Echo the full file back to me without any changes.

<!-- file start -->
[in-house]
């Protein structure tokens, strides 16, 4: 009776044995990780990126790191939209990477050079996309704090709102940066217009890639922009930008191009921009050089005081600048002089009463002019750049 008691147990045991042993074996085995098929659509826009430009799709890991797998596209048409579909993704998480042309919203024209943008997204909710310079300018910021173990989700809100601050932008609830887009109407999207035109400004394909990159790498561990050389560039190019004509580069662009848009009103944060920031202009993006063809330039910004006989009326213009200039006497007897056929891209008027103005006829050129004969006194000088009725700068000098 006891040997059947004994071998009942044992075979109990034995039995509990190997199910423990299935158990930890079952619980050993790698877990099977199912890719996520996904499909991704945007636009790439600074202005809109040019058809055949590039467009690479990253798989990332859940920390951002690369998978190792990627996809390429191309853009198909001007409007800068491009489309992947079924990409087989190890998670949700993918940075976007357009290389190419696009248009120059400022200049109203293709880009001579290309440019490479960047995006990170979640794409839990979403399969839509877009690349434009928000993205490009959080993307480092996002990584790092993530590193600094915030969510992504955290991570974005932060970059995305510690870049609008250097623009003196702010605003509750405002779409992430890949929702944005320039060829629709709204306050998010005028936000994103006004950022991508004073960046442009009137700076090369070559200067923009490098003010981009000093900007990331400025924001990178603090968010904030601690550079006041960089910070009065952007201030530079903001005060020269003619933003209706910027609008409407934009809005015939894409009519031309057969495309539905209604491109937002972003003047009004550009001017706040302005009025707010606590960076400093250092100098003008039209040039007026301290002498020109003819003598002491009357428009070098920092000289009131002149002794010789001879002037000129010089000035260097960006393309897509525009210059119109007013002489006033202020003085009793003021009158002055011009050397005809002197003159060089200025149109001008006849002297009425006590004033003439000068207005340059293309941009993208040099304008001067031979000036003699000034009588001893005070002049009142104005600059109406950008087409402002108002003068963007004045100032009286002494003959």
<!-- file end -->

[in-house]
């Protein structure tokens, strides 16, 4: 009776044995990780990126790191939209990477050079996309704090709102940066217009890639922009930008191009921009050089005081600048002089009463002019750049 008691147990045991042993074996085995098929659509826009430009799709890991797998596209048409579909993704998480042309919203024209943008997204909710310079300018910021173990989700809100601050932008609830887009109407999207035109400004394909990159790498561990050389560039190019004509580069662009848009009103944060920031202009993006063809330039910004006989009326213009200039006497007897056929891209008027103005006829050129004969006194000088009725700068000098 006891040997059947004994071998009942044992075979109990034995039995509990190997199910423990299935158990930890079952619980050993790698877990099977199912890719996520996904499909991704945007636009790439600074202005809109040019058809055949590039467009690479990253798989990332859940920390951002690369998978190792990627996809390429191309853009198909001007409007800068491009489309992947079924990409087989190890998670949700993918940075976007357009290389190419696009248009120059400022200049109203293709880009001579290309440019490479960047995006990170979640794409839990979403399969839509877009690349434009928000993205490009959080993307480092996002990584790092993530590193600094915030969510992504955290991570974005932060970059995305510690870049609008250097623009003196702010605003509750405002779409992430890949929702944005320039060829629709709204306050998010005028936000994103006004950022991508004073960046442009009137700076090369070559200067923009490098003010981009000093900007990331400025924001990178603090968010904030601690550079006041960089910070009065952007201030530079903001005060020269003619933003209706910027609008409407934009809005015939894409009519031309057969495309539905209604491109937002972003003047009004550009001017706040302005009025707010606590960076400093250092100098003008039209040039007026301290002498020109003819003598002491009357428009070098920092000289009131002149002794010789001879002037000129010089000035260097960006393309897509525009210059119109007013002489006033202020003085009793003021009158002055011009050397005809002197003159060089200025149109001008006849002297009425006590004033003439000068207005340059293309941009993208040099304008001067031979000036003699000034009588001893005070002049009142104005600059109406950008087409402002108002003068963007004045100032009286002494003959």